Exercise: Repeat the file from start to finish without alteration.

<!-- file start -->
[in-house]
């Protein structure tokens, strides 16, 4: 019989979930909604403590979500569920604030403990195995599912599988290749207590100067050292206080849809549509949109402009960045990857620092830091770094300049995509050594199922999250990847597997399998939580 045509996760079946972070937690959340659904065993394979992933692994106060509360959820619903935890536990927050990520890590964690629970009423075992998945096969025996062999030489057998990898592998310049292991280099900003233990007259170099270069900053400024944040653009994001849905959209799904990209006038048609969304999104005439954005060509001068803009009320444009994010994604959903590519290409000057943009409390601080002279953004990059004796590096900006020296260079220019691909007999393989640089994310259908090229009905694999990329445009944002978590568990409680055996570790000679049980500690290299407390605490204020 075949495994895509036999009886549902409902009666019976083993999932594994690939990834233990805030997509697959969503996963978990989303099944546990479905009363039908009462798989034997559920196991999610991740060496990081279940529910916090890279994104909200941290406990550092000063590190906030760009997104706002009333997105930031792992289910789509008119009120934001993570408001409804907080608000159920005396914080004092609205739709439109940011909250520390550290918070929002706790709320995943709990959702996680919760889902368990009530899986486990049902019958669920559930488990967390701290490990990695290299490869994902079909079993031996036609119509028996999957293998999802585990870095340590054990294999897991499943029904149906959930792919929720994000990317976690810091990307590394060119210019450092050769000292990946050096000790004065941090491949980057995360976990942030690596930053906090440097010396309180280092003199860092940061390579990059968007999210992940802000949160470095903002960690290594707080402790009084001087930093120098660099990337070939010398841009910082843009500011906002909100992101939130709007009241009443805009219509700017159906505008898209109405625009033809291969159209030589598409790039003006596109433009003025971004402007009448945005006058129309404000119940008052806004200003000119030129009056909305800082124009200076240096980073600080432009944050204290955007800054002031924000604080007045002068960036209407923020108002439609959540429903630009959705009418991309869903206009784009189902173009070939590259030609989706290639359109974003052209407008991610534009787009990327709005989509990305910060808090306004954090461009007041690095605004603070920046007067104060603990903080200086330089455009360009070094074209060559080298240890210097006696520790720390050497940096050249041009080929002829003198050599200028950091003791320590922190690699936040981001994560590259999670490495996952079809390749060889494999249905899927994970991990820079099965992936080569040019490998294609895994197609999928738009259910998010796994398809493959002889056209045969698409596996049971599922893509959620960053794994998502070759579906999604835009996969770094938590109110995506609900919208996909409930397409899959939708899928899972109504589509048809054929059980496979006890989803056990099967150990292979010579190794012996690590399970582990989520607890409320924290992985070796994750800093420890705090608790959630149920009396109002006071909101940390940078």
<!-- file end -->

[in-house]
């Protein structure tokens, strides 16, 4: 019989979930909604403590979500569920604030403990195995599912599988290749207590100067050292206080849809549509949109402009960045990857620092830091770094300049995509050594199922999250990847597997399998939580 045509996760079946972070937690959340659904065993394979992933692994106060509360959820619903935890536990927050990520890590964690629970009423075992998945096969025996062999030489057998990898592998310049292991280099900003233990007259170099270069900053400024944040653009994001849905959209799904990209006038048609969304999104005439954005060509001068803009009320444009994010994604959903590519290409000057943009409390601080002279953004990059004796590096900006020296260079220019691909007999393989640089994310259908090229009905694999990329445009944002978590568990409680055996570790000679049980500690290299407390605490204020 075949495994895509036999009886549902409902009666019976083993999932594994690939990834233990805030997509697959969503996963978990989303099944546990479905009363039908009462798989034997559920196991999610991740060496990081279940529910916090890279994104909200941290406990550092000063590190906030760009997104706002009333997105930031792992289910789509008119009120934001993570408001409804907080608000159920005396914080004092609205739709439109940011909250520390550290918070929002706790709320995943709990959702996680919760889902368990009530899986486990049902019958669920559930488990967390701290490990990695290299490869994902079909079993031996036609119509028996999957293998999802585990870095340590054990294999897991499943029904149906959930792919929720994000990317976690810091990307590394060119210019450092050769000292990946050096000790004065941090491949980057995360976990942030690596930053906090440097010396309180280092003199860092940061390579990059968007999210992940802000949160470095903002960690290594707080402790009084001087930093120098660099990337070939010398841009910082843009500011906002909100992101939130709007009241009443805009219509700017159906505008898209109405625009033809291969159209030589598409790039003006596109433009003025971004402007009448945005006058129309404000119940008052806004200003000119030129009056909305800082124009200076240096980073600080432009944050204290955007800054002031924000604080007045002068960036209407923020108002439609959540429903630009959705009418991309869903206009784009189902173009070939590259030609989706290639359109974003052209407008991610534009787009990327709005989509990305910060808090306004954090461009007041690095605004603070920046007067104060603990903080200086330089455009360009070094074209060559080298240890210097006696520790720390050497940096050249041009080929002829003198050599200028950091003791320590922190690699936040981001994560590259999670490495996952079809390749060889494999249905899927994970991990820079099965992936080569040019490998294609895994197609999928738009259910998010796994398809493959002889056209045969698409596996049971599922893509959620960053794994998502070759579906999604835009996969770094938590109110995506609900919208996909409930397409899959939708899928899972109504589509048809054929059980496979006890989803056990099967150990292979010579190794012996690590399970582990989520607890409320924290992985070796994750800093420890705090608790959630149920009396109002006071909101940390940078």